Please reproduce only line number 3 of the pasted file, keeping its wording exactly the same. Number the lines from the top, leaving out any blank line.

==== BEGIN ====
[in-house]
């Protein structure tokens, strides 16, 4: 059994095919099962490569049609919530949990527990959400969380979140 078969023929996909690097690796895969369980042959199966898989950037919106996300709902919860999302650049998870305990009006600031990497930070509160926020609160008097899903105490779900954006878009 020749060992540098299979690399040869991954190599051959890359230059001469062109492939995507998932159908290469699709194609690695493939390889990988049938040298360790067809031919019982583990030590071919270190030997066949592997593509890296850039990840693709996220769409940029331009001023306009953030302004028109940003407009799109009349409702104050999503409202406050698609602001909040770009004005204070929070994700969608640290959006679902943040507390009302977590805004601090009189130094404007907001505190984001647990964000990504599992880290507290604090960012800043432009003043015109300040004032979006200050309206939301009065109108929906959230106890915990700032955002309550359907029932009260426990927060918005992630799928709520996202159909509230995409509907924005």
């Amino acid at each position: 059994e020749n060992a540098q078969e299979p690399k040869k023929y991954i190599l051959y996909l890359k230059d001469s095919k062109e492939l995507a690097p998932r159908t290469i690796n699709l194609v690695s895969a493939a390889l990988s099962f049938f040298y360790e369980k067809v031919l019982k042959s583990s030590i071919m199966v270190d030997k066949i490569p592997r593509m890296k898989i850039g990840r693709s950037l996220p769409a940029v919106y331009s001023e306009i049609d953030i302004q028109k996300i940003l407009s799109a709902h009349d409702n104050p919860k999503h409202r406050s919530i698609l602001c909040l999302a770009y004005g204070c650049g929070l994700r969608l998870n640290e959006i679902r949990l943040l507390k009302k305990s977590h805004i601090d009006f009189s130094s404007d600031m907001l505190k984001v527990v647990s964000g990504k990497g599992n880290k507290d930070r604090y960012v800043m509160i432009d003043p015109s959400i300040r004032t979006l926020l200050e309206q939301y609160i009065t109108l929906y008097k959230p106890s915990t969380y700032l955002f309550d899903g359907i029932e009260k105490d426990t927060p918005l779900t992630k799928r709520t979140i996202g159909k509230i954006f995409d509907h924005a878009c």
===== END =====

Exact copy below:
């Amino acid at each position: 059994e020749n060992a540098q078969e299979p690399k040869k023929y991954i190599l051959y996909l890359k230059d001469s095919k062109e492939l995507a690097p998932r159908t290469i690796n699709l194609v690695s895969a493939a390889l990988s099962f049938f040298y360790e369980k067809v031919l019982k042959s583990s030590i071919m199966v270190d030997k066949i490569p592997r593509m890296k898989i850039g990840r693709s950037l996220p769409a940029v919106y331009s001023e306009i049609d953030i302004q028109k996300i940003l407009s799109a709902h009349d409702n104050p919860k999503h409202r406050s919530i698609l602001c909040l999302a770009y004005g204070c650049g929070l994700r969608l998870n640290e959006i679902r949990l943040l507390k009302k305990s977590h805004i601090d009006f009189s130094s404007d600031m907001l505190k984001v527990v647990s964000g990504k990497g599992n880290k507290d930070r604090y960012v800043m509160i432009d003043p015109s959400i300040r004032t979006l926020l200050e309206q939301y609160i009065t109108l929906y008097k959230p106890s915990t969380y700032l955002f309550d899903g359907i029932e009260k105490d426990t927060p918005l779900t992630k799928r709520t979140i996202g159909k509230i954006f995409d509907h924005a878009c």